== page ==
Looking for

Discussion in 'General Electronics Chat' started by iambigd, Mar 18, 2010.

  1. iambigd

    Thread Starter New Member

    Mar 18, 2010
    2
    0
    Does anyone know what this is and where I can get it? It has died on my LED Whip for my ATV and I can't seem to find it anywhere. Any help would be awesome. The company I purchase this from wants me to purchase the entire whip and at 189 bucks I just cant see doing that if I can find this somewhere.

    This powers a single Super Bright LED from a 12v ATV Battery.

    Again, any help would be excellent.

    Thanks

    BigD

    [​IMG]
     
  2. KMoffett

    AAC Fanatic!

    Dec 19, 2007
    2,574
    230
    Did you offer to send them the dead one, so they won't think you are just trying to make you own pole?

    Probably just a constant current regulator to limit the current to the LED. If it is, that's less that $10 in parts.

    Ken
     
  3. BMorse

    Senior Member

    Sep 26, 2009
    2,675
    234
    Is it that part that is bad or is it the LED module? If you connect that device to power, can you measure to see if you have any power coming out of the LED connections? If it is a defective module, and does not have any warranty, why not open it up to see what i inside? It would be a lot easier to figure out what it does for the LED, as Kmoffett said, it could be some kind of current regulator for the LED similar to a buckpuck LED driver....

    B. Morse
     
  4. nomurphy

    AAC Fanatic!

    Aug 8, 2005
    567
    12
    http://www.quick-light.com/quicklight101307_006.htm

    Quick Light uses light emitting diodes (LED). Traditional lights have very fragile filaments that do not hold up to vibration. We have been through many different company's LEDs. After a long search we found the ultimate in LEDs.
    The Silicon Vally has just came out with one of the worlds brightest LEDs. All of the small typical LEDs measure their light output in Milli candelas. 100,000 Milli candelas = 1 candelas. Quick Light's LEDs are measured in candelas, with a light output of over 130 candelas. The LED is mounted in the base, and the light shines up through the flag pole quick release into the poles patented fiber optic. With the LED mounted in the base, there is much less vibration and movement at the base compared to way up at the top of the flag pole getting wiped around. The flag pole comes with a voltage regulator that you can mount remotely for a very clean looking whip. The LED is wired with two wires, a positive and negative. This is very important to take note of. For a long life of reliable use we do not use the frame as the ground that may not make connection, due to paint, power cote, or rust. All the wires can be and is suggested to be soldered, making a very permanent and reliable connection. With no wires in the flag pole we have now eliminated the un reliable wired plug.
     
    Last edited: Mar 19, 2010
  5. BMorse

    Senior Member

    Sep 26, 2009
    2,675
    234

    Ok, so how does this help the op in finding a solution to his problem? We know quick-light uses LED's for the flagpoles.... we know the regulator is a separate module (which is in the first post).....we know the LEd is mounted in the base.....

    B. Morse
     
  6. iambigd

    Thread Starter New Member

    Mar 18, 2010
    2
    0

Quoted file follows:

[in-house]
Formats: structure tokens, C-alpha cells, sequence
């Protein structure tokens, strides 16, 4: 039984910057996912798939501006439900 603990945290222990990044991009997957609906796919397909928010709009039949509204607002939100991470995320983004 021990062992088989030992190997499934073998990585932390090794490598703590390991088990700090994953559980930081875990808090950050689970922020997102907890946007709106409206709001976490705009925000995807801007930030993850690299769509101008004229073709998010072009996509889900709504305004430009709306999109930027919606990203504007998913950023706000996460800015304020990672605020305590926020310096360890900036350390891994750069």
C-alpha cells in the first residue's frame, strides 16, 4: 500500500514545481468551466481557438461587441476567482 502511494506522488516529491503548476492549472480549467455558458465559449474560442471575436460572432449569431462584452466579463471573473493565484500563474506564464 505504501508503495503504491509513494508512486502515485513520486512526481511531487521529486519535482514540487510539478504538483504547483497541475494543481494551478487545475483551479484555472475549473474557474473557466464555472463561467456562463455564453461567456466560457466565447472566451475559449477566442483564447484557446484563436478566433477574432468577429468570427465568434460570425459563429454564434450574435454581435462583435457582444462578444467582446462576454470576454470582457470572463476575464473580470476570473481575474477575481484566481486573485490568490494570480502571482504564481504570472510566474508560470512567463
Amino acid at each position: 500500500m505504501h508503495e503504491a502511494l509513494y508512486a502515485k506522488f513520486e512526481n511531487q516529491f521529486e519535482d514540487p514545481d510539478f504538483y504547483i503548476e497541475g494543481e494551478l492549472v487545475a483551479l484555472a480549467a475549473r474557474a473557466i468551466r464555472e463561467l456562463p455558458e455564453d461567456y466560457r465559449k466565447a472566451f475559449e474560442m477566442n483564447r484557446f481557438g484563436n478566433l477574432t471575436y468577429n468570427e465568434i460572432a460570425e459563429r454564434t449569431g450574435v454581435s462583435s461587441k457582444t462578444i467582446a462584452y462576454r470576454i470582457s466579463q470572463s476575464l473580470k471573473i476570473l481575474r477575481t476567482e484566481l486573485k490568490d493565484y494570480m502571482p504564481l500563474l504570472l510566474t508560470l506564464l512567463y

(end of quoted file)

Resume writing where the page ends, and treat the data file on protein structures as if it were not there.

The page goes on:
I know this is the problem because I actually removed it from this whip and tested it on my other one it didn't work. I think it's some type of regulator. I just don't know for sure.

    I have a few more pics is it helps...

    [​IMG]

    [​IMG]
     
  7. KMoffett

    AAC Fanatic!

    Dec 19, 2007
    2,574
    230
    Since it has wires between the module and LED, I would cut the wires (you can splice later) and use the "diode" function on a DVM to check the LED. Or a battery and series resistor to see if it lights. Then again it could be a laser diode, with a built in current limiter, and the module is a voltage regulator to drop the battery voltage down. But, if it were a laser diode they probably have touted that in their ads. ;)

    Ken
     
  8. SgtWookie

    Expert

    Jul 17, 2007
    22,182
    1,728
    A quick look at the face of the module indicates that it produces 1400mA output, which is also 1.4A.

    You might use a BuckPuck in it's place, although they stop at 1000mA.
    http://www.ledsupply.com/buckpuck.php

    However, has it been determined whether or not the LED in the base of the whip is good?

    You might get a 10 Ohm power resistor from Radio Shack and use that to limit the current to the LED, just for testing purposes. If one assumes that the LED has a Vf of at least 2v, then (14v-2v)/1.4A = 8.57 Ohms. That would be safely below the regulator output current. Then you can measure the Vf (forward voltage) of the LED using a DVM set to the 20v scale.

    [​IMG]

    If there is no difference in voltage across the resistor, the LED is open. If the system voltage is the same as the voltage across the resistor, the LED is shorted.
     
  9. SgtWookie

    Expert

    Jul 17, 2007
    22,182
    1,728
    Oops, cross-posted.

    I linked to the wrong page; you really need the wired version that's non-dimming for DC
    http://ledsupply.com/wired-buckpuck.php
    Look at the 3023-D-N version. If you ran a pair of 700mA BuckPucks in parallel, you'd get a total of 1400mA out, matching the original units' performance.
    700mA version:
    http://ledsupply.com/03023-d-n-700.php

    [eta]
    You really should measure the voltage across the output on another one of these whips that have a working LED. If the original driver is a buck-type converter, the output will be at least several volts lower than your system voltage. If it is a buck-boost type driver, the output will be anywhere from a volt or two less than system to much higher than system voltage.
     
    Last edited: Mar 19, 2010
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